An extension of the communicative approach seeking to develop linguistic skills appropriate to students’ future career and social needs.
The number of people who are learning Chinese as a second language is increasing very rapidly. It is also the second most common language on the Internet. As China is an increasingly important business partner of New Zealand, learning Chinese will give you the edge over other candidates for a wide variety of jobs.
CHIN 335 is a continuation of CHIN 334 and continues to further develop students' language skills and understanding of Chinese culture and society.
About this paper
|Advanced Chinese 2
|Semester 2 (On campus)
|Domestic Tuition Fees ( NZD )
|International Tuition Fees
|Tuition Fees for international students are elsewhere on this website.
- CHIN 334
- CHIN 331
- Schedule C
- Arts and Music
- If you have previous knowledge of the language you can still enrol in this paper via Special Permission by proceeding with your application process to the Review and Submit page or email firstname.lastname@example.org for assistance.
- Suitable for students specialising in any discipline.
- Teaching staff
Convenor: Dr Lorraine Wong
- Paper Structure
CHIN 335 is a continuation of CHIN 334. It develops students' language skills and understanding of Chinese culture and society at the advanced level. Each week students study one medium-length text focusing on a topic on Chinese culture and society, including ritual practices, gender and family, food culture, historical monuments,and Chinese idioms. Students are also required to read independently one other medium-length text each week in order to broaden their vocabulary and to consolidate the new grammar items learned in the week. The teaching is interactive between the instructor and students with a combination of oral discussion, grammar explanation and sentence-making activities. The emphasis is on the skills to understand conventional narrative and descriptive texts as well as the ability to speak and write about topics related to Chinese culture and current issues of public and community interest.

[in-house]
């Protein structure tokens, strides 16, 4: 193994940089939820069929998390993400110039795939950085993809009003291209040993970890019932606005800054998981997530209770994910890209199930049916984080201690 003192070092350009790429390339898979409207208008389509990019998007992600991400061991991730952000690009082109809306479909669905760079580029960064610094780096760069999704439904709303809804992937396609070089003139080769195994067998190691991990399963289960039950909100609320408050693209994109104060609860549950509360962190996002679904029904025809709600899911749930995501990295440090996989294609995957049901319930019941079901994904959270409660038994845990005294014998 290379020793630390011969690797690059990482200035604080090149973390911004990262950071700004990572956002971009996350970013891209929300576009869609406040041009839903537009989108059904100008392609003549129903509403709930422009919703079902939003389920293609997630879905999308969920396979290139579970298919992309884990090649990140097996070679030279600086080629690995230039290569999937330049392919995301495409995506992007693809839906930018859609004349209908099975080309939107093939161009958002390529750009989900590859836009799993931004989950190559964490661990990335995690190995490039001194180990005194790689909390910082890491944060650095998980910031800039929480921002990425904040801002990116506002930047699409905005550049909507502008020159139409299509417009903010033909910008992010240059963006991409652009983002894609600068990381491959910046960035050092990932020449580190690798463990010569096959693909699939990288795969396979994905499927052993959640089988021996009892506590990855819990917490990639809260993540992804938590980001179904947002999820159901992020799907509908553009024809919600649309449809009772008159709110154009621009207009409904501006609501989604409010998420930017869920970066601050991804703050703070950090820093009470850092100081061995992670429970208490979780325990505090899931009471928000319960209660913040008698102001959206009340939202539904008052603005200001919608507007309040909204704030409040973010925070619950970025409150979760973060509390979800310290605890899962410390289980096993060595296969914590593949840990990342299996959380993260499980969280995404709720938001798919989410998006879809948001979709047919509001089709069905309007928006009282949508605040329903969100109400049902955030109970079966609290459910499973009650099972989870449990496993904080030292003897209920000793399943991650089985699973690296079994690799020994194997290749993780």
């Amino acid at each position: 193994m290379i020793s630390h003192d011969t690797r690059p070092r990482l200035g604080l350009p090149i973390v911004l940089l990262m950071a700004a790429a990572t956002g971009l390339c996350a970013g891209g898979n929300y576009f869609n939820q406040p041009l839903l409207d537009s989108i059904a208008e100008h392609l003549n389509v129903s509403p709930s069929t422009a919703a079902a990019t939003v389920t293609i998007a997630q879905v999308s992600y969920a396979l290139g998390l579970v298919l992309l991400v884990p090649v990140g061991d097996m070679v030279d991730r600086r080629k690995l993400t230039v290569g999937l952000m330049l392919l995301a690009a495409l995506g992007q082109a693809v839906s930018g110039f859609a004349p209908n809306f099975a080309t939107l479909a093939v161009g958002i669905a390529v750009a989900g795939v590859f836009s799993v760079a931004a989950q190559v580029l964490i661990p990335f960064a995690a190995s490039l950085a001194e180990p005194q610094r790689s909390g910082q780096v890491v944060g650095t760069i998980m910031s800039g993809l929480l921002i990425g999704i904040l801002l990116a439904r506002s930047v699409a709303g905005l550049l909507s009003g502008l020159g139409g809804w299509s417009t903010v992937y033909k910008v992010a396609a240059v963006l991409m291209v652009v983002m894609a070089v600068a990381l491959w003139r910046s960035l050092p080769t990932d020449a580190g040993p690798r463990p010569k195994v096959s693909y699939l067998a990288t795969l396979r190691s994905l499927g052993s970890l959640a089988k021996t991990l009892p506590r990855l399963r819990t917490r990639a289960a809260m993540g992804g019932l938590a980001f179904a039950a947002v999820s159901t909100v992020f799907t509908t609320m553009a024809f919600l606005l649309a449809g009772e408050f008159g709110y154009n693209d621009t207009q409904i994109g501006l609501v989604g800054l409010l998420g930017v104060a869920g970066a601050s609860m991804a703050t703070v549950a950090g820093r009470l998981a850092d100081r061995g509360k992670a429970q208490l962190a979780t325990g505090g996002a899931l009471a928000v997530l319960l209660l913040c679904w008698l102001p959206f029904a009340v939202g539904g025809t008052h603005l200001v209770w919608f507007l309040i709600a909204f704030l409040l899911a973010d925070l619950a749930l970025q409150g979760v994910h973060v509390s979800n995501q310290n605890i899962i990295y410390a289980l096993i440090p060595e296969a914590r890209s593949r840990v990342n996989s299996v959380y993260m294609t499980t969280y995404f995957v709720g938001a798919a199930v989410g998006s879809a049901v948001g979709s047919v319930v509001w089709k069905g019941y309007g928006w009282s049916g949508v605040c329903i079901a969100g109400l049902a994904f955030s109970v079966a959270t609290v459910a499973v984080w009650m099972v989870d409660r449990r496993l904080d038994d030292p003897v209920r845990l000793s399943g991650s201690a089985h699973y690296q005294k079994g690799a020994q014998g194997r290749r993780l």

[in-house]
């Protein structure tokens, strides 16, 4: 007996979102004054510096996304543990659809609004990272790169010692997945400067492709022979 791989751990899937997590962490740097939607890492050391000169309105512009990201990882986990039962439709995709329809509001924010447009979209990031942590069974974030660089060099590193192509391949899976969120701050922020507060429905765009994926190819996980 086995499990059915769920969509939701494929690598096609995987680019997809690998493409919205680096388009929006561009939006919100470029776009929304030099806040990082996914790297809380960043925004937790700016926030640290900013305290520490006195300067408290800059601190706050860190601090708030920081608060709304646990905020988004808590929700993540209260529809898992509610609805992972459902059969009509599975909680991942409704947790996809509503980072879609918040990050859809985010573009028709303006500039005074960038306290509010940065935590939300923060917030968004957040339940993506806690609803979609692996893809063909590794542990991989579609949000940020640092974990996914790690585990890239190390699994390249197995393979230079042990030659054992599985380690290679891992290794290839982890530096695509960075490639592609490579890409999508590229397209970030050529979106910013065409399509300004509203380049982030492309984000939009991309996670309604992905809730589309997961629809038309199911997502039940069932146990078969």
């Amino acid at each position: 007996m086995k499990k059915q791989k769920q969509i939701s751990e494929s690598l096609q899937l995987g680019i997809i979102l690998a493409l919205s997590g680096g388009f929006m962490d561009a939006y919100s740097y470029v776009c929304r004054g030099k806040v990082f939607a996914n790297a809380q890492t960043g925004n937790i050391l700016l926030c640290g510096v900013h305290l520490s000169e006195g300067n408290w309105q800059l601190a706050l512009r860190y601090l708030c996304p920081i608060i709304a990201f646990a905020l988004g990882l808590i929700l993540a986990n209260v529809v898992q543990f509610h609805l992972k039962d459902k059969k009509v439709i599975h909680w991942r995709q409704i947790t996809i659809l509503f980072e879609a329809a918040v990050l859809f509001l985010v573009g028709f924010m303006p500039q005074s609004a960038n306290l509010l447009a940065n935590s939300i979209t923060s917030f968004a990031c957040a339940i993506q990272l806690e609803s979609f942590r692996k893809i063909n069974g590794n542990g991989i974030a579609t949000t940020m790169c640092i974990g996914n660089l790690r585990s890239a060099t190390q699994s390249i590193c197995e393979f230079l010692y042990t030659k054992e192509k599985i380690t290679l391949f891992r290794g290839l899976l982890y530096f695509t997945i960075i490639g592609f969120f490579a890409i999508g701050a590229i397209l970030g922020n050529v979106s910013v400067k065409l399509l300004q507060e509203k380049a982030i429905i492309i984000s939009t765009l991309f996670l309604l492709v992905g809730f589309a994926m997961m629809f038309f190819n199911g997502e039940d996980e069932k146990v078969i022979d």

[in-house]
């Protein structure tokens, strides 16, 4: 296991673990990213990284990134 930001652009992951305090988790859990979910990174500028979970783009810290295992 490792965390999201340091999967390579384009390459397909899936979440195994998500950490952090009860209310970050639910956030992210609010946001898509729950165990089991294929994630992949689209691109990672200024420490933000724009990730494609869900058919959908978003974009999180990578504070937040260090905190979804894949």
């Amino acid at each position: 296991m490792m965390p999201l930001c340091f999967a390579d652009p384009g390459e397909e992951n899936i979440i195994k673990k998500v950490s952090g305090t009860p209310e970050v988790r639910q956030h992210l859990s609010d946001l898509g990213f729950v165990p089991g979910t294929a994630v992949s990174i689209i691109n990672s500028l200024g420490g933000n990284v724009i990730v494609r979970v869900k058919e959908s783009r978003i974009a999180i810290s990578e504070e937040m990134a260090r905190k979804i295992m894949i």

Required: Weijia Huang and Qun Ao. Learning Chinese Language and Culture: Intermediate Chinese Textbook. Vol. 2 (CUHK Press, 2019). Available at the University Book Shop.
- Graduate Attributes Emphasised
- Global perspective, Interdisciplinary perspective, Lifelong learning, Communication, Critical thinking, Cultural understanding, Self-motivation.
View more information about Otago's graduate attributes.
- Learning Outcomes
By participating in lectures and tutorials, completing the assigned homework and via other independent learning activities (watching Chinese-language clips on social media and Chinese-language films), students will gain:
- An advanced-level understanding of the Chinese language structure
- Increased confidence in their conversational skills
- Advanced reading and writing skills
More specifically, the paper's expected learning outcomes include:
- The ability to recognise a written vocabulary of about 2500 words
- The ability to derive meanings from conventional narrative and descriptive texts that are structurally and/or conceptually more complex than conversational texts, such as descriptions of persons, places and things, narrations about past, present and future events, as well as comparisons of traditional China and contemporary China
- The ability to derive comprehension not only from situational and subject-matter knowledge but also from knowledge of the Chinese language itself
- The ability to work with descriptive, narrative and argumentative texts independently